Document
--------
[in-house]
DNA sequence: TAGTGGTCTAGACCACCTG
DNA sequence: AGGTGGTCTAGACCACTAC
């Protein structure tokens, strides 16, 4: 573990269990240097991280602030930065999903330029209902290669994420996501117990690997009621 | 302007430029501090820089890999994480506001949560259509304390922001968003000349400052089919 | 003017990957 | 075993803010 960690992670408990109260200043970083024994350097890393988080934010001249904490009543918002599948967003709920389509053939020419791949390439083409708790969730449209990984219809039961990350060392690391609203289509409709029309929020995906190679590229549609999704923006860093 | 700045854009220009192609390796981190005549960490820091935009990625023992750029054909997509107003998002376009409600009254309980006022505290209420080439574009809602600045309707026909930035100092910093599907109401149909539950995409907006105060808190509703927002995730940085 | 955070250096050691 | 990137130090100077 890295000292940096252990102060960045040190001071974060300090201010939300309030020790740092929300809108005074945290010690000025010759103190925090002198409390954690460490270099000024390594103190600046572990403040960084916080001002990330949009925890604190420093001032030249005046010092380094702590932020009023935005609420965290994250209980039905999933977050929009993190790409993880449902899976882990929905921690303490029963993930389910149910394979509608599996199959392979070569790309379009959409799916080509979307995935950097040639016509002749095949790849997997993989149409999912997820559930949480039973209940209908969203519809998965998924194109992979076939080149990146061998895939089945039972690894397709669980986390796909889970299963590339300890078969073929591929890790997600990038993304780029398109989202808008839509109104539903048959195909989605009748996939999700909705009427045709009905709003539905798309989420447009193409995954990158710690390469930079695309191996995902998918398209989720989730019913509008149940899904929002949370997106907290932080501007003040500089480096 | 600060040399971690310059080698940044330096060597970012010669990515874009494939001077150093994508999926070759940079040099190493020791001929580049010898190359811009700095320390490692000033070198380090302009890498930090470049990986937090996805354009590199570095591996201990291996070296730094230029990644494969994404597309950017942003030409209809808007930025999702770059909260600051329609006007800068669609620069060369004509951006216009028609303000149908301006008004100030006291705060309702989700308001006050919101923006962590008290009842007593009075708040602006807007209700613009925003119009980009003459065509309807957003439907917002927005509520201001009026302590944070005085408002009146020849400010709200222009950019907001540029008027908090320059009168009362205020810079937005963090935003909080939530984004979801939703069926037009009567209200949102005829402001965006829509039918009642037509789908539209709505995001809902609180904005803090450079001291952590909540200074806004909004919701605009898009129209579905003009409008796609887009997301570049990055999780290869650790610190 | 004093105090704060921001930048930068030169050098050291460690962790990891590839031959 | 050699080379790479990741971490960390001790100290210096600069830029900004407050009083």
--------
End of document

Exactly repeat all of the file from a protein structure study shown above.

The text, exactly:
[in-house]
DNA sequence: TAGTGGTCTAGACCACCTG
DNA sequence: AGGTGGTCTAGACCACTAC
């Protein structure tokens, strides 16, 4: 573990269990240097991280602030930065999903330029209902290669994420996501117990690997009621 | 302007430029501090820089890999994480506001949560259509304390922001968003000349400052089919 | 003017990957 | 075993803010 960690992670408990109260200043970083024994350097890393988080934010001249904490009543918002599948967003709920389509053939020419791949390439083409708790969730449209990984219809039961990350060392690391609203289509409709029309929020995906190679590229549609999704923006860093 | 700045854009220009192609390796981190005549960490820091935009990625023992750029054909997509107003998002376009409600009254309980006022505290209420080439574009809602600045309707026909930035100092910093599907109401149909539950995409907006105060808190509703927002995730940085 | 955070250096050691 | 990137130090100077 890295000292940096252990102060960045040190001071974060300090201010939300309030020790740092929300809108005074945290010690000025010759103190925090002198409390954690460490270099000024390594103190600046572990403040960084916080001002990330949009925890604190420093001032030249005046010092380094702590932020009023935005609420965290994250209980039905999933977050929009993190790409993880449902899976882990929905921690303490029963993930389910149910394979509608599996199959392979070569790309379009959409799916080509979307995935950097040639016509002749095949790849997997993989149409999912997820559930949480039973209940209908969203519809998965998924194109992979076939080149990146061998895939089945039972690894397709669980986390796909889970299963590339300890078969073929591929890790997600990038993304780029398109989202808008839509109104539903048959195909989605009748996939999700909705009427045709009905709003539905798309989420447009193409995954990158710690390469930079695309191996995902998918398209989720989730019913509008149940899904929002949370997106907290932080501007003040500089480096 | 600060040399971690310059080698940044330096060597970012010669990515874009494939001077150093994508999926070759940079040099190493020791001929580049010898190359811009700095320390490692000033070198380090302009890498930090470049990986937090996805354009590199570095591996201990291996070296730094230029990644494969994404597309950017942003030409209809808007930025999702770059909260600051329609006007800068669609620069060369004509951006216009028609303000149908301006008004100030006291705060309702989700308001006050919101923006962590008290009842007593009075708040602006807007209700613009925003119009980009003459065509309807957003439907917002927005509520201001009026302590944070005085408002009146020849400010709200222009950019907001540029008027908090320059009168009362205020810079937005963090935003909080939530984004979801939703069926037009009567209200949102005829402001965006829509039918009642037509789908539209709505995001809902609180904005803090450079001291952590909540200074806004909004919701605009898009129209579905003009409008796609887009997301570049990055999780290869650790610190 | 004093105090704060921001930048930068030169050098050291460690962790990891590839031959 | 050699080379790479990741971490960390001790100290210096600069830029900004407050009083």